Amen again.

We have pounded the USGA for making the game more complicated and less enjoyable than it ought to be, for creating controversy where common sense should prevail, so let’s applaud executive director Mike Davis, as well as the R&A, for putting common sense in play.

Yes, this isn’t a perfect answer to handling rules violations.

There are trap doors in the protocols that we are bound to see the game stumble into, because the game is so complex, but this is more than a good faith effort to make the game better.

This is good governance.

And compared to the glacial pace of major rules change of the past, this is swift.

This is the USGA and R&A leading a charge.

We’re seeing that with the radical modernization of the Rules of Golf scheduled to take effect in 2019. We saw it with the release of Decision 34/3-10 three weeks after Thompson’s loss at the ANA, with the decision limiting video review to “reasonable judgment” and “naked eye” standards. We’re hearing it with Davis’ recent comments about the “horrible” impact distance is having on the game, leading us to wonder if the USGA is in some way gearing up to take on the golf ball.

Yes, the new video review protocols aren’t a panacea. Rules officials will still miss violations that should have been caught. There will be questions about level playing fields, about the fairness of stars getting more video review scrutiny than the rank and file. There will be questions about whether viewer complaints were relayed to rules officials.

Golf, they say, isn’t a game of perfect, and neither is rules enforcement, though these protocols make too much sense to be pilloried. They should be applauded. They should solve a lot more problems than they create.

Lexi 'applaud's USGA, R&A for rules change

By Randall MellDecember 11, 2017, 5:15 pm

Lexi Thompson’s pain may prove to be the rest of golf’s gain.

David Rickman, the R&A’s executive director of governance, acknowledged on Golf Channel’s "Morning Drive" Monday that the new protocols that will eliminate the use of TV viewer call-ins and emails to apply penalties was hastened by the controversy following Thompson’s four-shot penalty at the ANA Inspiration in early April. The new protocols also set up rules officials to monitor TV broadcasts beginning next year.

“Clearly, that case has been something of a focus point for us,” Rickman said.

Thompson reacted to the new protocols in an Instagram post.

“I applaud the USGA and the R&A for their willingness to revise the Rules of Golf to address certain unfortunate situations that have arisen several times in the game of golf,” Thompson wrote. “In my case, I am thankful no one else will have to deal with an outcome such as mine in the future.”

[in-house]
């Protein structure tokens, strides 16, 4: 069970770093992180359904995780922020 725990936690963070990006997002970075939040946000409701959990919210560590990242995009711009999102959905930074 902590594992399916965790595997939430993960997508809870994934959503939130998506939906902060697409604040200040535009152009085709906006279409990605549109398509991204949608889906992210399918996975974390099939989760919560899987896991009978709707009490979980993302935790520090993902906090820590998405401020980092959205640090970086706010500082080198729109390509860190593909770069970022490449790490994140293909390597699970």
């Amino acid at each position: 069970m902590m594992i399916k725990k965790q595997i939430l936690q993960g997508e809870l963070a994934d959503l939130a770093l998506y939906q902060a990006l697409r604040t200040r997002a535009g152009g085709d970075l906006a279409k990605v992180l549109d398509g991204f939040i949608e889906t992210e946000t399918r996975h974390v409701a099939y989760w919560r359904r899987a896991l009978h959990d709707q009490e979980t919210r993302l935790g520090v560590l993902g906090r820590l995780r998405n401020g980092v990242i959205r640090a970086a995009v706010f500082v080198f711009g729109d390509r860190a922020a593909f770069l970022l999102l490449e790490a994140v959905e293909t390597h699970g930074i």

Thompson was penalized two shots for improperly returning her ball to its mark on a green during Saturday’s round after a viewer emailed LPGA officials during Sunday’s broadcast. She was penalized two more shots for signing an incorrect scorecard for her Saturday round. Thompson ultimately lost in a playoff to So Yeon Ryu.

The new protocols will also eliminate the additional two-shot penalty a player receives for failing to include a penalty when a player was unaware of the penalty.

Shortly after the ANA Inspiration, the USGA and R&A led the formation of a video review working group, which included the PGA Tour, LPGA, European Tour, Ladies European Tour and PGA of America.

Also, just three weeks after Thompson was hit with the four-shot penalty, the USGA and R&A released a new Rules of Golf decision decision (34-3/10) limiting video evidence in two ways:

1. If an infraction can’t be seen with the naked eye, there’s no penalty, even if video shows otherwise.

2. If a tournament committee determines that a player does “all that can be reasonably expected to make an accurate estimation or measurement” in determining a line or position to play from or to spot a ball, then there will be no penalty even if video replay later shows that to be wrong.

While the USGA and R&A said the new decision wasn’t based on Thompson’s ANA incident, LPGA players immediately began calling it the “Lexi Rule.”